Percocet: A Highly Addictive Pain Killer

Percocet: A Highly Addictive Pain Killer

Percocet, praised for its ability to relieve pain, is also one of the most widely abused prescription drugs in the U.S. A powerful combination of oxycodone and acetaminophen, millions of people use Percocet for increasing their quality of life when suffering chronic pain. However, it can be quickly addictive – prompting physicians and patients to gain a better understanding of the drug before they begin to use it.

Oxycodone is a manmade opiate, a drug made from derivatives of the opium plant. In comparison with other opiates, oxycodone has stimulating effects, adding to the drug’s popularity among users.
Combining the oxycodone with acetaminophen (creating Percocet) results in a highly effective pain-relieving formula that is listed as a Schedule II prescription. Schedule II drugs are those that are controlled by specific laws and carry the highest risk of abuse. Oxycodone itself can be taken orally, rectally or through an I.V. – with the greatest results from the injection form.

Percocet shows a similar method of action as morphine, and pills should not be split or chewed up. The time release element of Percocet tablets means they are meant to relieve pain gradually over time – and the results could be deadly if too much is consumed. This creates an especially dangerous situation for people who purchase Percocet illegally over the Internet, as these drug amounts are often not regulated.

Due to its highly addictive nature, patients are encouraged to guard their prescriptions carefully. Dosages lasting more than 14 to 21 days are considered extended, and can create an addiction because Percocet stimulates a system of “rewards” in the brain’s chemistry. Strong cravings can quickly emerge, and the drug can also cause a dangerous lack of awareness.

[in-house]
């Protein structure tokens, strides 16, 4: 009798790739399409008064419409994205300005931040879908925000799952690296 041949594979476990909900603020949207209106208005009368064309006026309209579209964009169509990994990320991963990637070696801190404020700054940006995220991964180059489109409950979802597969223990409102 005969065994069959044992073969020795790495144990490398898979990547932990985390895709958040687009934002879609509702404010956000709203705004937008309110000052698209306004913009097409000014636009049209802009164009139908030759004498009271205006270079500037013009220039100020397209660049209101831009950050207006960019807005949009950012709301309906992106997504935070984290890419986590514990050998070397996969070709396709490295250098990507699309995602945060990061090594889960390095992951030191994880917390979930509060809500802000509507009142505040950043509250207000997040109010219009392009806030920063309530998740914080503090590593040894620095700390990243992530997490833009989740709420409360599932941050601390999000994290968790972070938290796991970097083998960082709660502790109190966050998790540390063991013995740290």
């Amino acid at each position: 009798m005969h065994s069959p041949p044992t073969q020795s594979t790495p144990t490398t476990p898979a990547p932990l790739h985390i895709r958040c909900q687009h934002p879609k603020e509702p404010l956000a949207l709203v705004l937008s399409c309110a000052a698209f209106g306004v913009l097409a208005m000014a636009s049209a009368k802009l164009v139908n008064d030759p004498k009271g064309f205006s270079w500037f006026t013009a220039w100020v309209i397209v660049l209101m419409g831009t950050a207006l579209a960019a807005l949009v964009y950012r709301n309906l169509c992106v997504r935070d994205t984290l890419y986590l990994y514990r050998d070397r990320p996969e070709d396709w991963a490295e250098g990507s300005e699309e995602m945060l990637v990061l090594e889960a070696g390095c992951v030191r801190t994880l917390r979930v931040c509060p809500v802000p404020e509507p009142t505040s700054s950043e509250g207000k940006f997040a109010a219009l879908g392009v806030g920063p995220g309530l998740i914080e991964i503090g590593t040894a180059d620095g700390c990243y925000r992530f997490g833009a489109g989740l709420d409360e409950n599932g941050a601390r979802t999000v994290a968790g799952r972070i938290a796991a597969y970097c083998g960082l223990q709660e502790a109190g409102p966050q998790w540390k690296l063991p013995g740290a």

If Percocet is abruptly removed, some patients can show withdrawal symptoms due to physical dependence. Physical dependence, while not the same as addiction, can still cause serious side effects. Addiction can be suspected when the person begins to need Percocet to change or regulate their mood, or to feel balanced. In many cases, a person doesn’t even realize they have an addiction until the drug is stopped and side effects of withdrawal set in.

Percocet side effects include lightheadedness, dizziness or nausea; constipation, itchy skin or mood swings. Some patients will experience decreased saliva and testosterone levels. In large enough amounts, Percocet can cause fatal respiratory symptoms or long-term damage to the liver. Clammy skin and decreased heart rate, along with vomiting, can also indicate an overdose.

Women are more likely to receive prescriptions for Percocet, and also more likely to become addicted. However, young adults in the age span of 12 to 17 and then from 18 to 25 are showing the highest climb in rates of abuse. Even older adults are at risk for Percocet addiction because they take the most prescribed drugs of any age group.

Before prescribing Percocet, health care providers should know if a person has a history of drug addiction or certain diseases, like liver disease or kidney problems. Doctors should also know if a person has thyroid problems or seizures.

If a patient decides to recover from Percocet addiction, medical observation is needed due to the drug’s strong physical effects. Counselors and addiction therapists are also needed to help patients cope with the psychological effects of Percocet addiction.

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